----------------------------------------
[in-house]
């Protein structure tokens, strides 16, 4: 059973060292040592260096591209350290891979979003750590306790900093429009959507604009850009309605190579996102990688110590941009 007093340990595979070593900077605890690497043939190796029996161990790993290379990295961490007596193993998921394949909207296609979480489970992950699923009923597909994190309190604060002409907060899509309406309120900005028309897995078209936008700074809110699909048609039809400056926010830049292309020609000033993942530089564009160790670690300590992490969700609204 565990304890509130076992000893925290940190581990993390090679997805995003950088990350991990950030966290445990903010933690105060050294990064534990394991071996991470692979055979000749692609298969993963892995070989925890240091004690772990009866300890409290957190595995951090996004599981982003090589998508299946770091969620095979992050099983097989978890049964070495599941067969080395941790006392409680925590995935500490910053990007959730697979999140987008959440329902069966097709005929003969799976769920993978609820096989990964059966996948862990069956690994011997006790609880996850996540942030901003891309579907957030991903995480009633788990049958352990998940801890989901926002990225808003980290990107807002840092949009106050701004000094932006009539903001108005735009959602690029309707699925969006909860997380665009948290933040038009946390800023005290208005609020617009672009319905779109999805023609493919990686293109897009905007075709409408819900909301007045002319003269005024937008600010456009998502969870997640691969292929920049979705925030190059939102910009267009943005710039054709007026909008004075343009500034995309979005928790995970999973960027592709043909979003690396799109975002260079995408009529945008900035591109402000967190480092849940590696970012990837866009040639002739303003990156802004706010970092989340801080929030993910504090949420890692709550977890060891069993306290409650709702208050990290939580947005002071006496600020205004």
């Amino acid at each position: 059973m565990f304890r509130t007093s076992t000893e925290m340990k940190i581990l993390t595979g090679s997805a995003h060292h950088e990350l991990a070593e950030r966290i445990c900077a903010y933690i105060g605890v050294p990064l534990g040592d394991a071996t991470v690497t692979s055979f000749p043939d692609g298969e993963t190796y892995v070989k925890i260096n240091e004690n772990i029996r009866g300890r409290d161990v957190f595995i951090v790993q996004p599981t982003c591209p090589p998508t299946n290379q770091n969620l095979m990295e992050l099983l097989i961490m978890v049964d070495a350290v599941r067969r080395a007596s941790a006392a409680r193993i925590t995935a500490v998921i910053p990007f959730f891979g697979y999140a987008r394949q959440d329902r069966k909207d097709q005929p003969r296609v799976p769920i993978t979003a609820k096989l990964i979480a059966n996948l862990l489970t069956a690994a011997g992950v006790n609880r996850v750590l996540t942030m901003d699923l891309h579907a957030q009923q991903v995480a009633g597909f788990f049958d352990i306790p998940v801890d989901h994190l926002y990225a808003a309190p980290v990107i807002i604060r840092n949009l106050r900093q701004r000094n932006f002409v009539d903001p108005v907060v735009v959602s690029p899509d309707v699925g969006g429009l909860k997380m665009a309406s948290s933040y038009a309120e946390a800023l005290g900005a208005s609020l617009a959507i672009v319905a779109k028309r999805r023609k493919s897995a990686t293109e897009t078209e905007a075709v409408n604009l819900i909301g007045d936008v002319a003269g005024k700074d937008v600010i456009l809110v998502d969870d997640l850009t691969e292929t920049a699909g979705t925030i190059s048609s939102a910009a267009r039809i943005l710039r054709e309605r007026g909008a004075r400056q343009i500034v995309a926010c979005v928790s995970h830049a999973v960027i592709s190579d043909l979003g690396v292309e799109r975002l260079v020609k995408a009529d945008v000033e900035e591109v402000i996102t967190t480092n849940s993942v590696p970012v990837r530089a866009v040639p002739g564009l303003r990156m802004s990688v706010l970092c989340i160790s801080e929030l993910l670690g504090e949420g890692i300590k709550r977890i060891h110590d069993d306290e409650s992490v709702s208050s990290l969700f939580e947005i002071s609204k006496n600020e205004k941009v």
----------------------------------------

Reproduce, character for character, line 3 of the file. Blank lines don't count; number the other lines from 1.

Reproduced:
């Amino acid at each position: 059973m565990f304890r509130t007093s076992t000893e925290m340990k940190i581990l993390t595979g090679s997805a995003h060292h950088e990350l991990a070593e950030r966290i445990c900077a903010y933690i105060g605890v050294p990064l534990g040592d394991a071996t991470v690497t692979s055979f000749p043939d692609g298969e993963t190796y892995v070989k925890i260096n240091e004690n772990i029996r009866g300890r409290d161990v957190f595995i951090v790993q996004p599981t982003c591209p090589p998508t299946n290379q770091n969620l095979m990295e992050l099983l097989i961490m978890v049964d070495a350290v599941r067969r080395a007596s941790a006392a409680r193993i925590t995935a500490v998921i910053p990007f959730f891979g697979y999140a987008r394949q959440d329902r069966k909207d097709q005929p003969r296609v799976p769920i993978t979003a609820k096989l990964i979480a059966n996948l862990l489970t069956a690994a011997g992950v006790n609880r996850v750590l996540t942030m901003d699923l891309h579907a957030q009923q991903v995480a009633g597909f788990f049958d352990i306790p998940v801890d989901h994190l926002y990225a808003a309190p980290v990107i807002i604060r840092n949009l106050r900093q701004r000094n932006f002409v009539d903001p108005v907060v735009v959602s690029p899509d309707v699925g969006g429009l909860k997380m665009a309406s948290s933040y038009a309120e946390a800023l005290g900005a208005s609020l617009a959507i672009v319905a779109k028309r999805r023609k493919s897995a990686t293109e897009t078209e905007a075709v409408n604009l819900i909301g007045d936008v002319a003269g005024k700074d937008v600010i456009l809110v998502d969870d997640l850009t691969e292929t920049a699909g979705t925030i190059s048609s939102a910009a267009r039809i943005l710039r054709e309605r007026g909008a004075r400056q343009i500034v995309a926010c979005v928790s995970h830049a999973v960027i592709s190579d043909l979003g690396v292309e799109r975002l260079v020609k995408a009529d945008v000033e900035e591109v402000i996102t967190t480092n849940s993942v590696p970012v990837r530089a866009v040639p002739g564009l303003r990156m802004s990688v706010l970092c989340i160790s801080e929030l993910l670690g504090e949420g890692i300590k709550r977890i060891h110590d069993d306290e409650s992490v709702s208050s990290l969700f939580e947005i002071s609204k006496n600020e205004k941009v």